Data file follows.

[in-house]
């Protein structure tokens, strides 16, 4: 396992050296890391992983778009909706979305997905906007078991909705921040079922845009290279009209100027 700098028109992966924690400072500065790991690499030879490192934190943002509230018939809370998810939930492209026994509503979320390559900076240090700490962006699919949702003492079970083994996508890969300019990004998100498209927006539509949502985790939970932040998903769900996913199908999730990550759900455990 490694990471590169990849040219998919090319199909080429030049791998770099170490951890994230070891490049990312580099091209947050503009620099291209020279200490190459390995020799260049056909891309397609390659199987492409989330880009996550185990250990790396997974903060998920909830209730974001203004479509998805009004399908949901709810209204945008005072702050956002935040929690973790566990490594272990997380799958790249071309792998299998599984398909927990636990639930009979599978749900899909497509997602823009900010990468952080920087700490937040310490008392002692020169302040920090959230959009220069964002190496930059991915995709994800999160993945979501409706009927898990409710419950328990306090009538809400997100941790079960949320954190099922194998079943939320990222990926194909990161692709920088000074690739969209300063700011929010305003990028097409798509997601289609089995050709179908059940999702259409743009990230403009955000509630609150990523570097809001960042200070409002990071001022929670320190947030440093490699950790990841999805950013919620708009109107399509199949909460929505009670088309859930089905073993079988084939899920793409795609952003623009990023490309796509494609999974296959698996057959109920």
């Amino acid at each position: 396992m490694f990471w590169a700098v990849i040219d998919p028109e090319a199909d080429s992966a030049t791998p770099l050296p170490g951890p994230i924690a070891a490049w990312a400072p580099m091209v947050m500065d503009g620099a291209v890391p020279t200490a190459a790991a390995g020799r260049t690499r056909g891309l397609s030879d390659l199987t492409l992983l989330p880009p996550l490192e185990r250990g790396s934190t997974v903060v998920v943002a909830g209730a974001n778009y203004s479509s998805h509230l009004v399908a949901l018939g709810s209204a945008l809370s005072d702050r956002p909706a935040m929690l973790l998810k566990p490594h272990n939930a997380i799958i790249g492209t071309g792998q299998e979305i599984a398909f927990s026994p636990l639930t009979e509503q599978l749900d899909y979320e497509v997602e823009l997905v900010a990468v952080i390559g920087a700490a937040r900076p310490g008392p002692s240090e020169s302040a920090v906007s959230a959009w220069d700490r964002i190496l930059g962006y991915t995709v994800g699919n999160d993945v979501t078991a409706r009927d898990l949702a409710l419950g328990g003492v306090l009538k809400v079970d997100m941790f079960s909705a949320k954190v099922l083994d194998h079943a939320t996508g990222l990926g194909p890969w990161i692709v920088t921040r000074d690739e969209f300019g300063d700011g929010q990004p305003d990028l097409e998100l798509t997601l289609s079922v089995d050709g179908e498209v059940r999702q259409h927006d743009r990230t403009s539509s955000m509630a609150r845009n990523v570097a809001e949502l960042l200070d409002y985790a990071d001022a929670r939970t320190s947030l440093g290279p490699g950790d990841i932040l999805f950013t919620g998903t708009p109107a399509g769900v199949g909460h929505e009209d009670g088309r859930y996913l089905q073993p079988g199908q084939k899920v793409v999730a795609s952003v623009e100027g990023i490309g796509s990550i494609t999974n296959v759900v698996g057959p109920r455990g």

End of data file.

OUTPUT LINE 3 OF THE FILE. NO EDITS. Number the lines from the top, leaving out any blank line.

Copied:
């Amino acid at each position: 396992m490694f990471w590169a700098v990849i040219d998919p028109e090319a199909d080429s992966a030049t791998p770099l050296p170490g951890p994230i924690a070891a490049w990312a400072p580099m091209v947050m500065d503009g620099a291209v890391p020279t200490a190459a790991a390995g020799r260049t690499r056909g891309l397609s030879d390659l199987t492409l992983l989330p880009p996550l490192e185990r250990g790396s934190t997974v903060v998920v943002a909830g209730a974001n778009y203004s479509s998805h509230l009004v399908a949901l018939g709810s209204a945008l809370s005072d702050r956002p909706a935040m929690l973790l998810k566990p490594h272990n939930a997380i799958i790249g492209t071309g792998q299998e979305i599984a398909f927990s026994p636990l639930t009979e509503q599978l749900d899909y979320e497509v997602e823009l997905v900010a990468v952080i390559g920087a700490a937040r900076p310490g008392p002692s240090e020169s302040a920090v906007s959230a959009w220069d700490r964002i190496l930059g962006y991915t995709v994800g699919n999160d993945v979501t078991a409706r009927d898990l949702a409710l419950g328990g003492v306090l009538k809400v079970d997100m941790f079960s909705a949320k954190v099922l083994d194998h079943a939320t996508g990222l990926g194909p890969w990161i692709v920088t921040r000074d690739e969209f300019g300063d700011g929010q990004p305003d990028l097409e998100l798509t997601l289609s079922v089995d050709g179908e498209v059940r999702q259409h927006d743009r990230t403009s539509s955000m509630a609150r845009n990523v570097a809001e949502l960042l200070d409002y985790a990071d001022a929670r939970t320190s947030l440093g290279p490699g950790d990841i932040l999805f950013t919620g998903t708009p109107a399509g769900v199949g909460h929505e009209d009670g088309r859930y996913l089905q073993p079988g199908q084939k899920v793409v999730a795609s952003v623009e100027g990023i490309g796509s990550i494609t999974n296959v759900v698996g057959p109920r455990g």